Cousins v. Duprey, 4D19-3602

CourtCourt of Appeal of Florida (US)
Writing for the CourtMAY, J.
PartiesROBERT COUSINS and SCOTT SANKEY, Appellants, v. IVETTE DUPREY, Appellee.
Docket Number4D19-3602
Decision Date21 July 2021



No. 4D19-3602

Florida Court of Appeals, Fourth District

July 21, 2021

Not final until disposition of timely filed motion for rehearing.

Appeal from the Circuit Court for the Seventeenth Judicial Circuit, Broward County; William W. Haury, Jr., Judge; L.T. Case No. CACE11-10187(13).

Dinah S. Stein of Hicks, Porter, Ebenfeld &Stein, P.A., Miami, for appellants.

Dennis Grossman of Law Office of Dennis Grossman, Miami, and Max R. Price of Law Office of Max R. Price, P.A., Miami, for appellee.


Two attorneys appeal a sanctions order entered against them during a medical malpractice trial. They argue the trial court erred in sanctioning them and in determining the amount of the sanction. We agree and reverse.

The underlying case arose from a two-count complaint for medical malpractice.

The plaintiff suffered from Crohn's disease. In 1990, she underwent surgery to remove certain diseased tissue. The defendant doctor first started treating the plaintiff nine years later. In 2007, the plaintiff's gastroenterologist referred her to the doctor to surgically remove a stricture and reconnect the small bowel. In 2008, the doctor performed a laparoscopic small bowel resection.

In the summer of 2009, the plaintiff suffered another flare-up of her Crohn's disease. A colonoscopy revealed inflammation and a protrusion of the small intestine ("prolapsing") at the site of the ileocolonic anastomosis. The prolapse was caused by the stricture at that location that the doctor was supposed to have removed in 2008.

The plaintiff was referred to another physician for a second opinion. She underwent another surgery where the stricture at the ileocolonic anastomosis and two other strictures were removed and reconfigured.

The plaintiff sued the doctor who performed the 2008 surgery and his professional association ("P.A."). She alleged he was negligent in failing to "remove the culprit stricture" at "the site of [the ileocolonic] anastomosis" and failing to inform her "that he did not remove the stricture ...." Count two alleged vicarious liability against the doctor's P.A.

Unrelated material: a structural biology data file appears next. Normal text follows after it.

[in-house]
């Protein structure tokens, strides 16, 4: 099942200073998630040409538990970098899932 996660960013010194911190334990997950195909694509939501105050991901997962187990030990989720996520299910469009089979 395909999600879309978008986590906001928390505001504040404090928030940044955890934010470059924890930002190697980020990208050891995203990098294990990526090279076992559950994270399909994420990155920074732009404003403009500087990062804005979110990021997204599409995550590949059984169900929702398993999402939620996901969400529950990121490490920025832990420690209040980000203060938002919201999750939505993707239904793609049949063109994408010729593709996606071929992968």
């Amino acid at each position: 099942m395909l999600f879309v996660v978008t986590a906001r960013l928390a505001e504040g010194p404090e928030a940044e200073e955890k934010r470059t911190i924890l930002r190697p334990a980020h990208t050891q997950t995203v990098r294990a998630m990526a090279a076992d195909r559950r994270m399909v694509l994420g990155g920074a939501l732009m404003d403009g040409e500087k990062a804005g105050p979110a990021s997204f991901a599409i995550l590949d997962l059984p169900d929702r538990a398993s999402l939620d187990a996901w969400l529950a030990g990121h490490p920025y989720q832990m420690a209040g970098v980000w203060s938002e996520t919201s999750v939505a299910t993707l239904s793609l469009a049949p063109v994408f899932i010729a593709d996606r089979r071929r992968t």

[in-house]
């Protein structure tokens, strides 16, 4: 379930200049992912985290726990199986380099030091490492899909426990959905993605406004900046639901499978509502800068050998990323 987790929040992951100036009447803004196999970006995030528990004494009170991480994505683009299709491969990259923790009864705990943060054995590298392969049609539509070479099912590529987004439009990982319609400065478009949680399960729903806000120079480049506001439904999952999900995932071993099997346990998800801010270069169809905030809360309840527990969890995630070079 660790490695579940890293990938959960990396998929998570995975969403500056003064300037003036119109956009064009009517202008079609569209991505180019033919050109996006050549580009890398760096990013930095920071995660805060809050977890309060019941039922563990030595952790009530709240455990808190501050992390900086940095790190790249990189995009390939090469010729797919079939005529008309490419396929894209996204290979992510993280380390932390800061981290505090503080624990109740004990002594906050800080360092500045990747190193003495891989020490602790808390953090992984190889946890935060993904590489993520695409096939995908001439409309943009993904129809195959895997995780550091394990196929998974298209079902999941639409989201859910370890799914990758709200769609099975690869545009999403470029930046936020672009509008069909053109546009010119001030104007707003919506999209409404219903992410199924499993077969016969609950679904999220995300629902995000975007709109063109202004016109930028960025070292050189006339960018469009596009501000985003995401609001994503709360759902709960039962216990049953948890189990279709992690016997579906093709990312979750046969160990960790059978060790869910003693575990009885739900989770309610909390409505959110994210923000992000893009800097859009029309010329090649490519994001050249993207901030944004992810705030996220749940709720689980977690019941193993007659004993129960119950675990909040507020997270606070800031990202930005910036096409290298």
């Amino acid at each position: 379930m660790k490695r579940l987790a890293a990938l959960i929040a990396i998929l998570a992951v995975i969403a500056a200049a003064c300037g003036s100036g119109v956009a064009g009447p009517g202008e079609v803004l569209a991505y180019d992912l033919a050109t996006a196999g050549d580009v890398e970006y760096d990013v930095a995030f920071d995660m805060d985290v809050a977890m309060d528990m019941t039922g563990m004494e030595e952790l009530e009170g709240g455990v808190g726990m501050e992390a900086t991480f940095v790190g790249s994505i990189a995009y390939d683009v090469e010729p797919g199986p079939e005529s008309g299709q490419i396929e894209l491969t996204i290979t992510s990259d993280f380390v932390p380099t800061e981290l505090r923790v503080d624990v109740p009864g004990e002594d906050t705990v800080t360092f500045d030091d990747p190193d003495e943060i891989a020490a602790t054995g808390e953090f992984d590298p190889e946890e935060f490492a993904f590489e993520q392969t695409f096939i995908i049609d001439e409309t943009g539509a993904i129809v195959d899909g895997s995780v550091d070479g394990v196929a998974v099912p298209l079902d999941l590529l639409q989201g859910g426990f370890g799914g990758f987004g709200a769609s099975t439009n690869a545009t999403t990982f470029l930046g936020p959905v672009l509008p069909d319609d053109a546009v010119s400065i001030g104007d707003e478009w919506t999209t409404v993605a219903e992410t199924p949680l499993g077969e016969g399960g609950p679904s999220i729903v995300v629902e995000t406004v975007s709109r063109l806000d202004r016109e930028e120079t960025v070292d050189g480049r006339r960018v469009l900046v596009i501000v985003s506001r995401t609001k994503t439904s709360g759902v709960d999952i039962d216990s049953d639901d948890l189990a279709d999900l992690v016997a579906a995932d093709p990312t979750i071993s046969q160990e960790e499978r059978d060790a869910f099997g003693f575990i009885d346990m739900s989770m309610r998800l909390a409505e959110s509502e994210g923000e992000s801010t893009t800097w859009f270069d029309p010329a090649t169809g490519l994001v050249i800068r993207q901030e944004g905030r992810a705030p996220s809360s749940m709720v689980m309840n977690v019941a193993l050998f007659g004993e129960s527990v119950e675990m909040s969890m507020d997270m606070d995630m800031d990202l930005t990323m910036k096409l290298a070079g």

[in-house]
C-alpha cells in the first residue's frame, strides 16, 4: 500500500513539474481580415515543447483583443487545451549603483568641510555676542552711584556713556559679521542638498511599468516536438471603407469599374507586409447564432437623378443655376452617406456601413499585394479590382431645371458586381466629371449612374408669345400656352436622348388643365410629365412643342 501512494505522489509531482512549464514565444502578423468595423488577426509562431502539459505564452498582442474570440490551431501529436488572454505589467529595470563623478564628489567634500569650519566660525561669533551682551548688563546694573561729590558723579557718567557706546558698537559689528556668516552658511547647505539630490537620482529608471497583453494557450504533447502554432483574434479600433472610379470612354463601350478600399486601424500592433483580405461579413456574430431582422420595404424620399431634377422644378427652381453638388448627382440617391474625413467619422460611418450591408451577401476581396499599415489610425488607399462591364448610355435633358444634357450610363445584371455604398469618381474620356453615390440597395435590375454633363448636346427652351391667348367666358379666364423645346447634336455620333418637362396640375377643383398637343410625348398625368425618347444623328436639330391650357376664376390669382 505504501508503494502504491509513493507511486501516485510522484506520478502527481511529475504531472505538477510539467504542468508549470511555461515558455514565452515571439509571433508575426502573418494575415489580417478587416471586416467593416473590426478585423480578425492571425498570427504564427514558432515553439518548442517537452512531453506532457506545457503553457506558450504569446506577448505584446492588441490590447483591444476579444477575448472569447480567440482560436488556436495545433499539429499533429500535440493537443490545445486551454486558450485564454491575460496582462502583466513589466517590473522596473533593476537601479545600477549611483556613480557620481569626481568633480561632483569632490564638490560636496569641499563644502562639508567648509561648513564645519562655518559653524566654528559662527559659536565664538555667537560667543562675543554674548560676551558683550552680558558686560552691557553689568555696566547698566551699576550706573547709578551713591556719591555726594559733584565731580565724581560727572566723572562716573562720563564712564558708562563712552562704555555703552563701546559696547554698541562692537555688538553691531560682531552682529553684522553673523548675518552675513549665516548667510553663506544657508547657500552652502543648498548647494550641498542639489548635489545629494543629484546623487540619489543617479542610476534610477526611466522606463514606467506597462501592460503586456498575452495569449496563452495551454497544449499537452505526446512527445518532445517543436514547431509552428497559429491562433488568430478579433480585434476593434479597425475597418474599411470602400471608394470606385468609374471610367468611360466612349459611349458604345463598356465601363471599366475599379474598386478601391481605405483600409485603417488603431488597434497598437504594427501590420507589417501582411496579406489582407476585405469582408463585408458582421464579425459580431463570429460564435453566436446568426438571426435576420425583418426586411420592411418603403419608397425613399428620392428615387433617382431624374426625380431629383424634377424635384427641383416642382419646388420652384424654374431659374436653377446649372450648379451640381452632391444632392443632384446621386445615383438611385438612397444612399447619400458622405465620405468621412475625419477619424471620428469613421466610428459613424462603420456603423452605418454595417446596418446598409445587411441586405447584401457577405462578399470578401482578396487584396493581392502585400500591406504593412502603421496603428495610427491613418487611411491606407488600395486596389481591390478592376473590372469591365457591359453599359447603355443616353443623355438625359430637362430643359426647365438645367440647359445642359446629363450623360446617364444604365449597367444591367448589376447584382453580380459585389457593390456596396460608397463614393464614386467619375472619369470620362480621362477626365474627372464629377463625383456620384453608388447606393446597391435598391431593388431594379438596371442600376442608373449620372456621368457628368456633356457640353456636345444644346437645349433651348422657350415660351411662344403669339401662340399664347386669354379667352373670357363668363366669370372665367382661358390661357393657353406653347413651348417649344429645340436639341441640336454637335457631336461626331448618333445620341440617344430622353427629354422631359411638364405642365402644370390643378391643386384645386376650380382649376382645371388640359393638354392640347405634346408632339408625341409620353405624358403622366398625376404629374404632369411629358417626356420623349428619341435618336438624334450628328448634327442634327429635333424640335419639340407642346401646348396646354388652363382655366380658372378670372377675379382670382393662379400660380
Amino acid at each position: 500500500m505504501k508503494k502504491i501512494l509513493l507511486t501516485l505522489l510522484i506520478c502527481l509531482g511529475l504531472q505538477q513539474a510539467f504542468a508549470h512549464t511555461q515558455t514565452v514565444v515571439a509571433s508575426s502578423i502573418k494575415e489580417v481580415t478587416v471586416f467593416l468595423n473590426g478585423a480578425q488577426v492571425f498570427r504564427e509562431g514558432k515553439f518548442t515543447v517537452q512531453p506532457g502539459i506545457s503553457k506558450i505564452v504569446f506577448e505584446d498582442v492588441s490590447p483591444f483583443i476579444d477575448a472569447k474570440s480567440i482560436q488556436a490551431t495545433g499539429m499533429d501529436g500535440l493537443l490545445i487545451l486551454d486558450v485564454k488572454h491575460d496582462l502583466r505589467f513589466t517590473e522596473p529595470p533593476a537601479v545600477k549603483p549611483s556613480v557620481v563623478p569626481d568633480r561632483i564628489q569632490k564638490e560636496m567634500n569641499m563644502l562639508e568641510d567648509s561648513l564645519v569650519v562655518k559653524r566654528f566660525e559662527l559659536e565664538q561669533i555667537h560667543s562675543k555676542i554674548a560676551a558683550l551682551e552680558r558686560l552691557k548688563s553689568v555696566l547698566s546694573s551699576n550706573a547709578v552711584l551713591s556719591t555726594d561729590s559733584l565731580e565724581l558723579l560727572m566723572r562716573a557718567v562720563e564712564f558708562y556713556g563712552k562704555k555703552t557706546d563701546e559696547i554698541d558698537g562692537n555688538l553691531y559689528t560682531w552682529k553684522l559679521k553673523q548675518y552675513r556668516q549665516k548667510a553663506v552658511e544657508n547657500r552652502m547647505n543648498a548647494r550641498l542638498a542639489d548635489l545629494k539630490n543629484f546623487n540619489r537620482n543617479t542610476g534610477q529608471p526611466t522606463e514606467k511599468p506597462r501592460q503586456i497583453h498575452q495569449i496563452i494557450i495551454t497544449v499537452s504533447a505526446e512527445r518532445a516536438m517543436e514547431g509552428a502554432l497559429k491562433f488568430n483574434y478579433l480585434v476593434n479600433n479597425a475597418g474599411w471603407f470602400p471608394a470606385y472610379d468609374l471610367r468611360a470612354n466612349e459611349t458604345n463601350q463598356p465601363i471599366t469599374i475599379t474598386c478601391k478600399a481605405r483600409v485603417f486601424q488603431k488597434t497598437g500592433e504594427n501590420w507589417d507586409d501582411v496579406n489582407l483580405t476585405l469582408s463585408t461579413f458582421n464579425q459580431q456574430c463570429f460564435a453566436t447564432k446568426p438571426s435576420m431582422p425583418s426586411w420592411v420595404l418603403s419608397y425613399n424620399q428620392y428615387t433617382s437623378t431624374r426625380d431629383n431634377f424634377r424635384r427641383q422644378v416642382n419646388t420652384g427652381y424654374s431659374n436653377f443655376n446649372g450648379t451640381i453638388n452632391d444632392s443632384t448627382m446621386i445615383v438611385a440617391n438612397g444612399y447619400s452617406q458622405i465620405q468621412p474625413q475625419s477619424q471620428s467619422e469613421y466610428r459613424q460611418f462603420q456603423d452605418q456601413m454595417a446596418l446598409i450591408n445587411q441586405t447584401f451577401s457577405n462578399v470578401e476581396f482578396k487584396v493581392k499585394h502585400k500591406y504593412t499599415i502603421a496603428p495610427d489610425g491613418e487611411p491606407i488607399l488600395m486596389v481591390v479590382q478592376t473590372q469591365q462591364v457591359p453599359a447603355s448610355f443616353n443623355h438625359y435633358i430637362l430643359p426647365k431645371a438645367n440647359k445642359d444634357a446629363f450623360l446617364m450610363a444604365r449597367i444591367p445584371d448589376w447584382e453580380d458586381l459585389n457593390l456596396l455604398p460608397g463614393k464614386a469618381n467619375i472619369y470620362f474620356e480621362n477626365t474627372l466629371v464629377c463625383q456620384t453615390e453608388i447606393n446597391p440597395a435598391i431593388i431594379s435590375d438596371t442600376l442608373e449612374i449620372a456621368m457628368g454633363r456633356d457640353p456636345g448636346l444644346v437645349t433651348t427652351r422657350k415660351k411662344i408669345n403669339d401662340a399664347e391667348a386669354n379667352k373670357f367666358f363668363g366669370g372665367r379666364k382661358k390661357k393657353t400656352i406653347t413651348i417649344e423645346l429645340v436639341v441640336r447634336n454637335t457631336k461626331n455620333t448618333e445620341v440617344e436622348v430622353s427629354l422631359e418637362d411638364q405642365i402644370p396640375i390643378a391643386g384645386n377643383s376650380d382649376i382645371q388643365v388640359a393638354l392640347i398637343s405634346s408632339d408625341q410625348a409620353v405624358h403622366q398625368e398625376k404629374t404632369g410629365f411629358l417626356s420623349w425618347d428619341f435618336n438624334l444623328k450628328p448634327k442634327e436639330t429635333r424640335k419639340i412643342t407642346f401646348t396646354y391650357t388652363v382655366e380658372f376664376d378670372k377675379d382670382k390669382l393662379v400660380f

The doctor and his P.A. "specifically" denied the allegations and asserted as an affirmative defense that "the care and treatment rendered by [the defendants] were within the requisite standard of medical practice, and at no time was there any deviation from this standard."


The doctor submitted the following answer to an interrogatory propounded by the plaintiff.

6. Did you perform the surgery on the [p]laintiff specifically treatment of the stricture at the ileocolonic anastomosis, during the surgery on or about January 14, 2009 If so, please describe specifically any and all evidence of this treatment. If not, why not
ANSWER: The [p]laintiff's surgery was performed on January 14, 2008, not 2009. Yes, the stricture at the ileocolonic anastomosis was treated during that procedure. [The doctor] recalls treating that area. In addition, three (3) segments of small intestine were submitted for pathologic review.

Attorney Cousins' name appeared below the signature block but only attorney Sankey's email address was listed. Attorney Sankey later testified that he "more likely than not" assisted the doctor with the interrogatory answers. Attorney Cousins testified he did not recall assisting the doctor.

Attorney Sankey later attended the doctor's deposition. Plaintiff's counsel questioned the doctor regarding the operative report he "dictated" following the surgery.

Q: [L]et me just ask you specifically: Because you're being sued in this matter with the allegation that you did not perform any type of procedure of the stricture that [was] located at the ileocolonic anastomosis; correct?
A: That's what you're suing me for, yes.
. . . .
Q: Okay. Did you ever inspect that particular area during your procedure?
A: Yes.
Q: Okay. And according to your report, what part of the report indicates that you specifically examined the ileocolonic anastomosis?
A: The abdomen was explored. As you and I talked about earlier, when you do an exploration, you examine all the structure [sic] we talked about.
. . . .
Q: So what you meant by "the abdomen was explored," is that you explored anything and everything within the abdomen, and that also happened to include the stricture at the ileocolonic anastomosis?
A: I looked at everything that was diseased, sir, yes.
Q: Okay. And that includes the stricture at the ileocolonic anastomosis?
A: That's all the stricture-all the disease that was there, I looked at and took care of.

The doctor explained that although his operative report did not state that he examined the stricture at the ileocolonic anastomosis, the stricture was encompassed in the "area of disease" mentioned in the report.